This marks the last of our interviews conducted by Bonnie from A Backwards Story (for this year, at least). Today she is chatting with author Tia Nevitt, whose novella, The Sevefold Spell, is catching many eyes with it's pretty cover.
Check it out:
The Sevenfold Spell, an e-book novella centered in the world of Sleeping Beauty. The novel features a girl and her mother whose lives are destroyed when their spinning wheel is taken away from them and shows what they must do in order to survive. For a review of Tia’s book, please visit A Backwards Story.
~ What were your favorite fairy tales growing up? What drew you to them?
My favorite was Cinderella, mostly because of Leslie Ann Warren in Rodgers and Hammerstein’s Cinderella. They played it every spring while I was growing up for a number of consecutive years. The Disney version also hit the theaters when I was a girl, but I didn’t like it as much. Nowadays, I understand why—too much focus on the cute animals, and not enough focus on Cinderella. But really—there’s only so much plot to work with. I’m having the same difficulty now with my Cinderella retelling!
Later, when I was about ten or so, I discovered Beauty and the Beast, and that became my favorite. This was mostly because we had a beautifully illustrated version of it, and also because the story was more complex with a more admirable heroine.
~ What made you decide to write The Sevenfold Spell from a villager's POV?
I didn’t really. The Sevenfold Spell is a retelling of Sleeping Beauty, and I wanted to write from the point of view of the woman who owned the spinning wheel. Many readers have thought of her as a villager, but I actually envisioned her as living in a tiny neighborhood in the capital city—right where all the action takes place. But the reader is always right!
I wanted to explore the spinster’s point-of-view because I wondered what became of all the spinsters after the spinning wheels were banned. I was watching Disney’s Sleeping Beauty with my daughter and the plight of the spinsters seemed like such a good seed for a story. I wanted to show how everything in Talia’s life changed with the loss of her spinning wheel—her whole future was bound up in it. It happens incrementally, first the loss of an income, which results in the loss of her dowry, which results in the loss of her betrothed, at which time she begins to despair. I tried to put myself in the mindset of a fatherless young lady who is very unattractive, faced with a long life ahead of her with only a cranky mother for company. The only man who ever looked at her must leave… What would she do in search of happiness?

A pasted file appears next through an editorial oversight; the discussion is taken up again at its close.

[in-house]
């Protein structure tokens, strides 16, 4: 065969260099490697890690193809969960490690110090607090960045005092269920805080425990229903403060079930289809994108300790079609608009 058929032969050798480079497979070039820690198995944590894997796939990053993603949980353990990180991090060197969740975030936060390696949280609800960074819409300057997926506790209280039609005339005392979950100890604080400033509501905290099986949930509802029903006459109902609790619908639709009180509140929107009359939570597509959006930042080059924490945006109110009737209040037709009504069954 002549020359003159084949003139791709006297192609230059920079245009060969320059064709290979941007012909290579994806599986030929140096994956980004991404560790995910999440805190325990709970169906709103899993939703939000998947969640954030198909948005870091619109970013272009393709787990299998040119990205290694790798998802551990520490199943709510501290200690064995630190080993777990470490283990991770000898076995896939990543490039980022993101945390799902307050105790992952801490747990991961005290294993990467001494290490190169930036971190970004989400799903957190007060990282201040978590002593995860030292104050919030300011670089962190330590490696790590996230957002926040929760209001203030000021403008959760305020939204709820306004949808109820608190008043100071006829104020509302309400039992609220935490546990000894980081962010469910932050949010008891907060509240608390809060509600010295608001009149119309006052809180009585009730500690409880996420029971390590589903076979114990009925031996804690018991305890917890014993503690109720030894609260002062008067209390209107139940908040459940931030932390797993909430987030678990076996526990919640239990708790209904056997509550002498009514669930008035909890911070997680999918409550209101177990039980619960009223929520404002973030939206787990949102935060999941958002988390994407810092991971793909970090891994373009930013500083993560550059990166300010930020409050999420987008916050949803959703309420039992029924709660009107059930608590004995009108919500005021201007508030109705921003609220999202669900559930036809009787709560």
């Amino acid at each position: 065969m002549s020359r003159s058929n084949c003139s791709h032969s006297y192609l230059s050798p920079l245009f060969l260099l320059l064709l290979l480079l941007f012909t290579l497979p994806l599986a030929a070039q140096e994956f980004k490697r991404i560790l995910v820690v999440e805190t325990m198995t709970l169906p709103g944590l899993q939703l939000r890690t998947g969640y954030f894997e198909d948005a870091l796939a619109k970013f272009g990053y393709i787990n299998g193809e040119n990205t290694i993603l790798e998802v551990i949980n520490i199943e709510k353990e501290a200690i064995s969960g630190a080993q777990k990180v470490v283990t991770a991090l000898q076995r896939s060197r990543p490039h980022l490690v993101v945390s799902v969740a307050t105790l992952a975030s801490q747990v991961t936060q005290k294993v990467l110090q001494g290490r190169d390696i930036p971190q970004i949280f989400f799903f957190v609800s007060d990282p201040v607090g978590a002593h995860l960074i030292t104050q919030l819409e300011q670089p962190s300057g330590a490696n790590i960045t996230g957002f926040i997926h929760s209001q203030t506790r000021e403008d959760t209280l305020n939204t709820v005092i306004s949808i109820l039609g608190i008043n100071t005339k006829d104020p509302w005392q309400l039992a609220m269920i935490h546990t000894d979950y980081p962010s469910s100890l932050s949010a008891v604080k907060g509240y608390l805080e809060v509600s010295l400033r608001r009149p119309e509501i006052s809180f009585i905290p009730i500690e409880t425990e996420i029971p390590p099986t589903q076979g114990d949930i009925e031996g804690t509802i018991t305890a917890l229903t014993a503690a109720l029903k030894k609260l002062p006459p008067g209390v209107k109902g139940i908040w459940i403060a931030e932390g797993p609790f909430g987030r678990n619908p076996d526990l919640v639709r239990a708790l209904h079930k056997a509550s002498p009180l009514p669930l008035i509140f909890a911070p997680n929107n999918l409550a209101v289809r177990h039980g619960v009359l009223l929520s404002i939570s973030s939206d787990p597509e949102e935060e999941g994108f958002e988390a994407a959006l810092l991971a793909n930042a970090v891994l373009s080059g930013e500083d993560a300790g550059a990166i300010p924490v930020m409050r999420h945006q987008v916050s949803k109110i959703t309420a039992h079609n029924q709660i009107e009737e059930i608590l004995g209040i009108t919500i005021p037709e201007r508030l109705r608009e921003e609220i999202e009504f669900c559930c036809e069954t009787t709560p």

One of the ideas I had from the start is that Sleeping Beauty would actually be Sleeping Ugly. Therefore, I made Talia to be Aurora’s opposite. Where Aurora is beautiful, privileged, dreamy and pure, Talia is unattractive, poor, pragmatic—and sensual. I realize that’s a bit unusual, but a mousy and shy spinster would have been too much of a cliché, and besides, sometimes the character’s choices lead the author, which is very much what happened in this case.
~ Will future books in the Accidental Enchantments series be from alternate POVs as well? Can you tell us about what you're working on now?
Yes, they will all be from the point-of-view of people who are caught up in the magic. Right now, I’m working on Cinderella. It’s from the point-of-view of a dressmaker’s niece, whose leg is lame, and who is hounded by an unscrupulous moneylender. She makes a bargain with a certain fairy godmother, but trouble starts when one of the crystal slippers turn up missing. For my Snow White story, the prince is the one who is accidentally enchanted, so he is one of the point-of-view characters. But most of the story takes place from the point of view of one of the dwarves—who happens to be a woman. I also have some ideas for Beauty and the Beast, but they are too unformed to go into detail.
~ Was it hard coming up with your own lore when you began world-building for The Sevenfold Spell? How did you bring everything together, especially the way you created the Sevenfold Spell itself?